HONG KONG - Hong Kong students protested outside the Singapore consulate in Admiralty on Tuesday, calling on the government to release teenage blogger Amos Yee, who was remanded for two weeks at the Institute of Mental Health (IMH) to undergo a psychiatric examination.
The 16-year-old was convicted on May 12 for uploading an obscene image in which the faces of Singapore's late founding Prime Minister Lee Kuan Yew and former British premier Margaret Thatcher were superimposed. He was also found guilty of deliberately hurting the feeling of Christians in a YouTube video criticising Mr Lee.
The Hong Kong University (HKU) Student's Union organised the protest involving about 50 to 60 students from universities such as HKU and the Chinese University of Hong Kong.
The protest saw Mr Billy Fung, president of the student union, handing over a letter to a consulate representative at the Admiralty Centre where the consulate office is housed.
"We can see that the Singapore government (has) treated Amos Yee in an inhumane way (and) held him under bad conditions - such as 24 hour lighting so he could not sleep well," he said.
On why Hong Kong students were concerned about the issue, he said: "Our core value in Hong Kong is human rights, and we believe in freedom of speech and expression. We have a moral obligation to speak up especially for those who can't do it themselves."
The HKU, along with the Lingnan University student union and the student group Scholarism, had earlier announced the plans for a petition in a Facebook post, saying: "Any act of trampling human rights and manipulating the freedom of thought must be condemned."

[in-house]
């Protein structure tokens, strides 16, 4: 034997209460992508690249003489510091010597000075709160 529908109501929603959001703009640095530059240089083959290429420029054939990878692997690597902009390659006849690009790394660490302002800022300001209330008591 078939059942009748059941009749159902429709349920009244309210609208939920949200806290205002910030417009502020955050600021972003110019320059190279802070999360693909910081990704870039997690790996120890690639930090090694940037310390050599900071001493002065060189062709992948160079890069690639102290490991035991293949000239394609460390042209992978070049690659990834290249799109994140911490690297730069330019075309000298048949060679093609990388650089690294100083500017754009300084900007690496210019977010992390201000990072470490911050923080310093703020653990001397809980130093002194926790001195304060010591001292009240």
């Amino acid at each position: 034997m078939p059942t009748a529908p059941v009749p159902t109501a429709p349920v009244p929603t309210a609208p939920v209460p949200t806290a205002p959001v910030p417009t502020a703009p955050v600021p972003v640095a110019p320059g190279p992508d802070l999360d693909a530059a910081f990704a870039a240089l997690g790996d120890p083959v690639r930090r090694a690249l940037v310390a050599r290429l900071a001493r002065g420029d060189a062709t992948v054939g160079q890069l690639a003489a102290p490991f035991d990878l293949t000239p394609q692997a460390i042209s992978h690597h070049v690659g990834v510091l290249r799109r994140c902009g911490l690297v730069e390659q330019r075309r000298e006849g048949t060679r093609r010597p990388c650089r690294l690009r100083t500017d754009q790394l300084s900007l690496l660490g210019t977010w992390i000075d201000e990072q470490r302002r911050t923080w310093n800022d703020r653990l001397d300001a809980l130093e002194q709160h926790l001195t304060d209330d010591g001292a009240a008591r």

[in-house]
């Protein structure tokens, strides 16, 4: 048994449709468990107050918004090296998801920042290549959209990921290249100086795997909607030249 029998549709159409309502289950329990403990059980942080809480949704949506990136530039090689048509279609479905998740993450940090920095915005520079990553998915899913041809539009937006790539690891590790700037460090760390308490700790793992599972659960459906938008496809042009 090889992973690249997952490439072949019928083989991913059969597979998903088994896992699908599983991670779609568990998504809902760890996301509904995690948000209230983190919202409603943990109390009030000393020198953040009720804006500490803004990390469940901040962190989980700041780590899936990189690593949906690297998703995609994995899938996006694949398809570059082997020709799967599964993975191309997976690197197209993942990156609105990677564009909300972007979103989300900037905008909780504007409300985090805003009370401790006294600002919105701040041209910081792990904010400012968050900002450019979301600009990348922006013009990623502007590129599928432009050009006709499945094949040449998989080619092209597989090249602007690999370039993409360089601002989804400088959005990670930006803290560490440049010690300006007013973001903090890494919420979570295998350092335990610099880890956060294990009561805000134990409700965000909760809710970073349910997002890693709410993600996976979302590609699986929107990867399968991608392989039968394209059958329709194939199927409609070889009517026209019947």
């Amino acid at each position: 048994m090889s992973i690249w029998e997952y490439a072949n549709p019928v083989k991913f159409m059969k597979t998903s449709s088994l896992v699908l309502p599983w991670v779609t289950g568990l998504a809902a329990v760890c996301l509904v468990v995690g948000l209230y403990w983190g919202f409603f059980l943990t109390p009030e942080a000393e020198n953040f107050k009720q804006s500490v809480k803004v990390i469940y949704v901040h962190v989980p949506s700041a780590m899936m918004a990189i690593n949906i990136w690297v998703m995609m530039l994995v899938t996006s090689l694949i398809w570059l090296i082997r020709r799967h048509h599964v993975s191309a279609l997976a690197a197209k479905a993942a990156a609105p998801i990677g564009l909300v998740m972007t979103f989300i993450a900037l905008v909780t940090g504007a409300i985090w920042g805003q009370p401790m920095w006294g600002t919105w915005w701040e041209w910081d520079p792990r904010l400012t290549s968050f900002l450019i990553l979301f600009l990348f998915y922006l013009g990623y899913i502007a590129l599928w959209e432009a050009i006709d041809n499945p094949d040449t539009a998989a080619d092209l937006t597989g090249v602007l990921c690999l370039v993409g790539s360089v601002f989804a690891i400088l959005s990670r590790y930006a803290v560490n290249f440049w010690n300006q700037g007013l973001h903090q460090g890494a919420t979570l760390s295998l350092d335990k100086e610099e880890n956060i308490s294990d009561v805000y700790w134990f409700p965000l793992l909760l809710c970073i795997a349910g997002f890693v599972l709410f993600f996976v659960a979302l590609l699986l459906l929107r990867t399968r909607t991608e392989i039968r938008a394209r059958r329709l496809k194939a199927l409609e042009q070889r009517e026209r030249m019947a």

Scholarism had earlier told the South China Morning Post that it condemned the Singaporean government for remanding Yee, saying that under the United Nations Convention on the Rights of the Child, young people's freedom of speech should be protected from government infringements.
"The Singapore government detained a teenager because of one video. This only shows Singapore, a so-called modernised society, fails to allow dissidents and different voices," the South China Morning Post (SCMP) on Tuesday quoted the student group as saying.
Last week, Yee was remanded for two weeks at IMH after the court was told in a pre-sentence hearing that a prison report had found him physically and mentally fit for reformative training.
However, a psychiatric assessment by Dr Munidasa Winslow contained in the report suggested that Yee may be suffering from autism spectrum disorder - which can be characterised by social deficits and communication difficulties.
District Judge Jasvender Kaur therefore ordered that Yee be remanded at the IMH for two weeks to see if he is suitable for a Mandatory Treatment Order (MTO).
First implemented in 2010, the MTO requires offenders with mental conditions to undergo psychiatric treatment for up to two years in lieu of jail time.